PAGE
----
Importance of Mineral Supplementation in the Dairy Herd
The inclusion of minerals in dairy and beef diets is extremely important under any production system to ensure optimal daily gain, efficient milk production and overall health.
The major elements include Calcium, Phosphorus, Magnesium, Potassium, Sulphur, Sodium and Chloride – but it is important to know the role that each of these elements play.
Calcium and Phosphorus is very important for bone formation, and a ratio of 2:1 is best suited for beef and dairy animals. To prevent milk fever, calcium must be included for post parturition cows -together with vitamin D and Magnesium.
The inclusion of Magnesium is very important for dairy cows in the prevention of grass tetany during periods of stress or inclement weather conditions – such as spring and autumn. A general rule of thumb is to provide dairy cows at grass with 56 grams of calcined magnesite per head per day.
For electrolyte balance and cellular metabolism, the inclusion of Potassium and Chloride is very important to prevent metabolic disorders such as ketosis, metritis or displaced abomasums.
Trace elements such as Copper, Zinc, Manganese, Iodine, Cobalt, Selenium and Iron are also important, as a deficiency in any of these will have severe consequences in terms of reduced live weight gain, infertility, delayed oestrus, retained placenta and higher incidence of metabolic disorders.
Copper is particularly important for hair coat colour, while Selenium and Iodine are important for optimum fertility. To have a good hard hoof for beef and dairy animals, the inclusion of bioplex zinc will help – together with biotin – to strengthen and reduce lameness.
It is important to note that energy and protein metabolism will be compromised if a mineral deficiency is prominent. Vitamins also play an important role in calcium absorption, strength of bones, immune function and foetal development.
The most important vitamins include A, D, E and C. In particular, vitamin E has been shown to have positive effects on fertility and is a great antioxidant vitamin in boosting immune function.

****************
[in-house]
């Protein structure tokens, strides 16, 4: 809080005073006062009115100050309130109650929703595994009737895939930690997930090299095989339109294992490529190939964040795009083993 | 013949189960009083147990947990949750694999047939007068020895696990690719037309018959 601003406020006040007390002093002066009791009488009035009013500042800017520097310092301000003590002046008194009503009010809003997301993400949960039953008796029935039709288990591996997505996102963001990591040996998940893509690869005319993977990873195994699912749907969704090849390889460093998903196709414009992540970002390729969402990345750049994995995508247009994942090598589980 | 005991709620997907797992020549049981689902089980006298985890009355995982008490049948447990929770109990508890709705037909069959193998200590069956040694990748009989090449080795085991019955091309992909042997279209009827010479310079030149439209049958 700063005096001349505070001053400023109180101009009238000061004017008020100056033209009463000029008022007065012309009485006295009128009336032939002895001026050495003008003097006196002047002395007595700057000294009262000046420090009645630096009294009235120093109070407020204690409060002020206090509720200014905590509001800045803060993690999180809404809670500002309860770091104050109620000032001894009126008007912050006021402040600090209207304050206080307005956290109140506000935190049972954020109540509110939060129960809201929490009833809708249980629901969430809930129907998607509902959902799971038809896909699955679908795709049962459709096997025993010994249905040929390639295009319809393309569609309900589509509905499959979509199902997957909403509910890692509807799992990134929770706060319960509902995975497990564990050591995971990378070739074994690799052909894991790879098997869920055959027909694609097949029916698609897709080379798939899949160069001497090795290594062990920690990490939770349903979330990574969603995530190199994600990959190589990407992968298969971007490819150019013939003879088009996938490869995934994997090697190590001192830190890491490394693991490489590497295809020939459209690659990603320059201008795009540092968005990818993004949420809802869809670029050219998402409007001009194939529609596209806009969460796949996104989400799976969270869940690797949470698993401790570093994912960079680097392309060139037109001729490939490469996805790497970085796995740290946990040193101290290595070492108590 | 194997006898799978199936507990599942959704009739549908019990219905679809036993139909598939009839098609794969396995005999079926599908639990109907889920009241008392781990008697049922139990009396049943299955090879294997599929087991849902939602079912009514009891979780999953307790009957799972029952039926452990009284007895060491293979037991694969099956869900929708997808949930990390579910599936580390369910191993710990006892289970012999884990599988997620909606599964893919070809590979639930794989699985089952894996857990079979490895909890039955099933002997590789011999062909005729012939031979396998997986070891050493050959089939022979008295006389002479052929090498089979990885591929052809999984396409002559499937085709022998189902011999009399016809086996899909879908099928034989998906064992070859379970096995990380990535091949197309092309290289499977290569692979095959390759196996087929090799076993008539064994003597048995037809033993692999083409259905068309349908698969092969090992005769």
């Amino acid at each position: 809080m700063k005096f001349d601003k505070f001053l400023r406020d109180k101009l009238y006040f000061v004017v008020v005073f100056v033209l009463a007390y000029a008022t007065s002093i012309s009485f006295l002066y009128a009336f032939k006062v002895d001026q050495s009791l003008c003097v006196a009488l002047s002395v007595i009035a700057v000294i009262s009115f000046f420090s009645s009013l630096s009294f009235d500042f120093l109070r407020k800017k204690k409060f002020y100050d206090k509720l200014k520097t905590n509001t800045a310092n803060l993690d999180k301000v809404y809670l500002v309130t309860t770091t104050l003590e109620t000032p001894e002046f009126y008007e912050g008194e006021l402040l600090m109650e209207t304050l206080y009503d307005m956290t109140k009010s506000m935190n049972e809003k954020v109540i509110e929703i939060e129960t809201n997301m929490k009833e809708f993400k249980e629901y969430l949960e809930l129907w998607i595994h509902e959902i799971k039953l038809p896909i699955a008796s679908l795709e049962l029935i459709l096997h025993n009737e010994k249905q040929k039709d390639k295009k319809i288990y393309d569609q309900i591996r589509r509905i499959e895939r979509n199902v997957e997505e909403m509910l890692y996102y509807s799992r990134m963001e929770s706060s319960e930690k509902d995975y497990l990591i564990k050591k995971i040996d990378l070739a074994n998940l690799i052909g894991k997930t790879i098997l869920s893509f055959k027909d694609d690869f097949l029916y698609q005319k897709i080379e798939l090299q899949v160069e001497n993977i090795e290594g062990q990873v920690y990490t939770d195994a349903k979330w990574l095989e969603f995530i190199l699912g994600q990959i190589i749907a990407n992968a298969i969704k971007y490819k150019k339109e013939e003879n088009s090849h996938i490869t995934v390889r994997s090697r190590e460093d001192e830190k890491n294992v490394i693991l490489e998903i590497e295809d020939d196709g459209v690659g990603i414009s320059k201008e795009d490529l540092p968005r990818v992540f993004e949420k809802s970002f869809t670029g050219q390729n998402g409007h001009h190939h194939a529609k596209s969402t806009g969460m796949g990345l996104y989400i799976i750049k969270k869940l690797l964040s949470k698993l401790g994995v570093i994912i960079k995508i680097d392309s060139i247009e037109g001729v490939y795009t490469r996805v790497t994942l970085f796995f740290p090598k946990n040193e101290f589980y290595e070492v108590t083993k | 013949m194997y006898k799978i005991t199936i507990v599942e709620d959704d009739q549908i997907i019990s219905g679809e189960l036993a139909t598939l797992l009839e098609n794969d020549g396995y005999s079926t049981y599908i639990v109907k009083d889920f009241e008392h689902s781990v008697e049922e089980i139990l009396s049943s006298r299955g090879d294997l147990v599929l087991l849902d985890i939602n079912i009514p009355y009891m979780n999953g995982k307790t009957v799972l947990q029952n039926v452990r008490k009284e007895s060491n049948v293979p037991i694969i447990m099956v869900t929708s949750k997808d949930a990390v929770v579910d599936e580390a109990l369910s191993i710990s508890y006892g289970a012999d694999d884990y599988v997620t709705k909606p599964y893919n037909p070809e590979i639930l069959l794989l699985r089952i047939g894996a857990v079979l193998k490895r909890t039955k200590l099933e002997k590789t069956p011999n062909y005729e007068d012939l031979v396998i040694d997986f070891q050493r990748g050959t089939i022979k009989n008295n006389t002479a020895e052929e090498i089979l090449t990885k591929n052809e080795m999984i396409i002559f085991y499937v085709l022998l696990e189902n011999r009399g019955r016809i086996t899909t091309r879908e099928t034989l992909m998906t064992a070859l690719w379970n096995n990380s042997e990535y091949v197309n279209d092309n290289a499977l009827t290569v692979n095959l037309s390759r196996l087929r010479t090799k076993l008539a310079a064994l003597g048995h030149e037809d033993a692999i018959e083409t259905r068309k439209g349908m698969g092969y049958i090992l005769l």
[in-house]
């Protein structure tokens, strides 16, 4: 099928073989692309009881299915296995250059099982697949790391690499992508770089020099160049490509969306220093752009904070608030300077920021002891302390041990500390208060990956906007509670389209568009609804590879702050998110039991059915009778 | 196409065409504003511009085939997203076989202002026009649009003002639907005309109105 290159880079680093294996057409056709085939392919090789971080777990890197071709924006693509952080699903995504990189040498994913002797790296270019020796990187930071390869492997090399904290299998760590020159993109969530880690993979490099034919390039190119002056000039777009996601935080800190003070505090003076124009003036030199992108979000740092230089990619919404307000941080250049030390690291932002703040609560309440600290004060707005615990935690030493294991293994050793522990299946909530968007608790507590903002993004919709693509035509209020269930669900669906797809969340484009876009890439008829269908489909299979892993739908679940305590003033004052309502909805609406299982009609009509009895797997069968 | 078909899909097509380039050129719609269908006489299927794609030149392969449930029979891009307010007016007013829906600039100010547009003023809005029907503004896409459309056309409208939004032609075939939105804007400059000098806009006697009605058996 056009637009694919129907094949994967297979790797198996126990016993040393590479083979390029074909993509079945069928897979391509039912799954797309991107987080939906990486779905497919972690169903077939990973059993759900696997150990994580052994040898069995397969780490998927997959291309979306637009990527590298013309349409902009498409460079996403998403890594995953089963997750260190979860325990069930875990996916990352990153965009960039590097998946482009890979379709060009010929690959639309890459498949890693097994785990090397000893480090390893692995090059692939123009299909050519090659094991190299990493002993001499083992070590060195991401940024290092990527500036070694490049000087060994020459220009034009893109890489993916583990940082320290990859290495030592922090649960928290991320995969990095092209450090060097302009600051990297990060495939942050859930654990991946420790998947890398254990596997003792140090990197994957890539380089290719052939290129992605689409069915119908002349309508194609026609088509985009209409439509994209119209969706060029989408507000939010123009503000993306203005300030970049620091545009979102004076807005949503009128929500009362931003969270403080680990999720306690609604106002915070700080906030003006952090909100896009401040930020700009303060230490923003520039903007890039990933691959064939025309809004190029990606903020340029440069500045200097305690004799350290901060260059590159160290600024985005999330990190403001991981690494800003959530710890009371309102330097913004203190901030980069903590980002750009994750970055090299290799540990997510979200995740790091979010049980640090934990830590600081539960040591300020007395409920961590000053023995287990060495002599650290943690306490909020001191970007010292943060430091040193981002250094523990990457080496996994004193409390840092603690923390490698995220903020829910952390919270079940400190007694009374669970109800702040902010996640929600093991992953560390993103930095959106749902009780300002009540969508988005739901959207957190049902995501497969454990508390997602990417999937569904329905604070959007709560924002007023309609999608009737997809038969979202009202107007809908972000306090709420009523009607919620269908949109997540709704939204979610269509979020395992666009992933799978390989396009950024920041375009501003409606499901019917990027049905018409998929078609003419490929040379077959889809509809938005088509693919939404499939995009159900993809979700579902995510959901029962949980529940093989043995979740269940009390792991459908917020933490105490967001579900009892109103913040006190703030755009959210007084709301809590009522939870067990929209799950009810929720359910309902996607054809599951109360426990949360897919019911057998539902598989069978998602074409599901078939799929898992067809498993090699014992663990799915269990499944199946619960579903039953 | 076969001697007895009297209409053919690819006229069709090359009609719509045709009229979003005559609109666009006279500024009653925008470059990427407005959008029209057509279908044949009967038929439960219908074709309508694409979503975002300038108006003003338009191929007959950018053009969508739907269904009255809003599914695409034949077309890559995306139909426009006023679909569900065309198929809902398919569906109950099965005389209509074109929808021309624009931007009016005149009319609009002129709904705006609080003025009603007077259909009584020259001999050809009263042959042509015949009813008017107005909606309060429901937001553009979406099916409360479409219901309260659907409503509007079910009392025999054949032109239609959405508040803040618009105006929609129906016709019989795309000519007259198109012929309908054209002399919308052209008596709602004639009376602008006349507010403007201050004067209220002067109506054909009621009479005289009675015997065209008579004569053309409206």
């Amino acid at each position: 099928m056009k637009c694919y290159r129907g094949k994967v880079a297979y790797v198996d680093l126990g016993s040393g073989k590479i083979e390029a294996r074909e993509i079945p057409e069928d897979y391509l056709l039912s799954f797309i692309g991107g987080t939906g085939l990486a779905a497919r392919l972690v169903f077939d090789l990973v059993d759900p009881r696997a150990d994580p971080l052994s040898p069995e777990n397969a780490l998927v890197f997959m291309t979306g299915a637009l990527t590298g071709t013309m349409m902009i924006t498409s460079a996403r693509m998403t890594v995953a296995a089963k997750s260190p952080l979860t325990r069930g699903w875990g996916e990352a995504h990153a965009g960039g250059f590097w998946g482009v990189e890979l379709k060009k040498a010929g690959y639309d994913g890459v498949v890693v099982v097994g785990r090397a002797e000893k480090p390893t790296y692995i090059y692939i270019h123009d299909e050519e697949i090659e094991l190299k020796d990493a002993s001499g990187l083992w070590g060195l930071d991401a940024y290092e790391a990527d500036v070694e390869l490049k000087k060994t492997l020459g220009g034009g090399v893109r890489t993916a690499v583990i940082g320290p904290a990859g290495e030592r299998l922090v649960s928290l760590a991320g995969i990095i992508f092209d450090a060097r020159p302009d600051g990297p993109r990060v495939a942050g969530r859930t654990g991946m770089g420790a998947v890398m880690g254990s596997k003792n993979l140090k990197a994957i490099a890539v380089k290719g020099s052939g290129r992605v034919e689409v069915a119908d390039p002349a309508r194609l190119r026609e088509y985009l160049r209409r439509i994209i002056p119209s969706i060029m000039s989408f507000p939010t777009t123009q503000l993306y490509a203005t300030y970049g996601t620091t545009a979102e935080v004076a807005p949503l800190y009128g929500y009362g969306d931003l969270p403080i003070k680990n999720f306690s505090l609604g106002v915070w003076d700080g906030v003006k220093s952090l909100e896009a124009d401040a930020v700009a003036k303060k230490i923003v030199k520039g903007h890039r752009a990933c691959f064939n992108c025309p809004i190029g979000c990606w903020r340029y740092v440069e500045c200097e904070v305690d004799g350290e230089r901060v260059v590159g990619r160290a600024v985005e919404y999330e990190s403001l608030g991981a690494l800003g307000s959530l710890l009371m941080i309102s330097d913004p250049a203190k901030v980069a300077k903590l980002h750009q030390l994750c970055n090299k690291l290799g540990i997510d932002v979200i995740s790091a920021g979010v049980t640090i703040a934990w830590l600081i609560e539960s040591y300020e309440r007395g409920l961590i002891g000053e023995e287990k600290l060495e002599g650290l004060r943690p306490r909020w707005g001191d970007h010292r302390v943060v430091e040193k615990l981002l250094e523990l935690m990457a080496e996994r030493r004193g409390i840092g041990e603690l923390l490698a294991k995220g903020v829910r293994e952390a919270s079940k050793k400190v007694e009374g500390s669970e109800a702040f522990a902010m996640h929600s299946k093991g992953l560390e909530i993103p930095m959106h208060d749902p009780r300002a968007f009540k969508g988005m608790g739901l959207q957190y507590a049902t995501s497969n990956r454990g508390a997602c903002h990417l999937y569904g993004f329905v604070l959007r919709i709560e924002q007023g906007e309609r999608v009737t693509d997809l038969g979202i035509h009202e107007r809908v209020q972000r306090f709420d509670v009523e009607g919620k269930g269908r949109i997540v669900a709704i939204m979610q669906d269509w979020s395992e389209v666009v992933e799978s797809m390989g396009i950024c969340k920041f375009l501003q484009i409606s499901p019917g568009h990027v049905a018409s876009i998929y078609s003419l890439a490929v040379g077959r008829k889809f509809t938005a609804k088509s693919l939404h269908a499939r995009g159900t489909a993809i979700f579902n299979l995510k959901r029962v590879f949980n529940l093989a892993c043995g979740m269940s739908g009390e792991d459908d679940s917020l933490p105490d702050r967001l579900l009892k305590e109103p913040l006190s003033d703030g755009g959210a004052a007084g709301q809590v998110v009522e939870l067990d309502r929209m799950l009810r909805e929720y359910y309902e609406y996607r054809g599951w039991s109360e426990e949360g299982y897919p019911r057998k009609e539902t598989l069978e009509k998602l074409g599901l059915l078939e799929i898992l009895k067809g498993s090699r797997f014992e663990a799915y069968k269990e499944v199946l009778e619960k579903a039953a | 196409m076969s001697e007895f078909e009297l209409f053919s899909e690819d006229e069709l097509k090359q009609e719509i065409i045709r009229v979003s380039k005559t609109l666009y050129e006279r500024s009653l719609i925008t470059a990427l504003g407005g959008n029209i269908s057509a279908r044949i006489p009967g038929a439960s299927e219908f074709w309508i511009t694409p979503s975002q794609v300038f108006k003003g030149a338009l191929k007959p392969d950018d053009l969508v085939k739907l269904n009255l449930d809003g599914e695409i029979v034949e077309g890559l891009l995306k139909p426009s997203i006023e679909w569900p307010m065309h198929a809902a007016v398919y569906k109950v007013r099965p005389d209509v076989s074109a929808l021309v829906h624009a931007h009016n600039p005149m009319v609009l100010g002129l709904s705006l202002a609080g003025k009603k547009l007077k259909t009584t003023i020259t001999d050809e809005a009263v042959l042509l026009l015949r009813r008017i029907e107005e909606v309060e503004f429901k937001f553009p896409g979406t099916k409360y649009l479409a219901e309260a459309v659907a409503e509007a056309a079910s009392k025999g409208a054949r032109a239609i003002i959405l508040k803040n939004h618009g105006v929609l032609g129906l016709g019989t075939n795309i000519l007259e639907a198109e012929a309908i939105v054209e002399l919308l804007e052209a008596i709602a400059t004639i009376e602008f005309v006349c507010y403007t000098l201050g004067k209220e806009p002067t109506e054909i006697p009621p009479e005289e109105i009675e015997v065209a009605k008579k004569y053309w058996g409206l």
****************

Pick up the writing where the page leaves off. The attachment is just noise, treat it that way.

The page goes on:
With regard to high molybdenum areas across Ireland, it is important to match minerals to the animal’s requirements, as minerals will be locked up and not made available in such areas. Soil testing will be required to find the range of minerals contained in the soil and quantify the level of molybdenum in such areas.
The form of minerals in these situations will be important as different forms of minerals can be supplied for these specific areas i.e. protected bioplexes. Chelated minerals and boluses can be administrated – which can be slow release or pulse release – which will allow the animal to have a store of these minerals.
In general, most minerals are incorporated in the finished feed of either coarse rations or concentrates; special attention must be directed to know feeding rates for optimal mineral intake of minerals to avoid any such deficiencies or problems.
Inclusion of minerals may also be incorporated through dusting of paddocks – or minerals can be included in water troughs. Other ways to include minerals in the diet of beef and dairy animals include the inclusion of loose minerals on top of grass silage or placing molassed mineral buckets at pasture or in housing facilities.
It is important to check the specification of each source of mineral for inclusion into the diet of both dairy and beef systems, and to know the feeding rate of such minerals to avoid problems with toxicity. For pre-parturition cows, it is important that supplementation of minerals is given at least 8 weeks prior to parturition.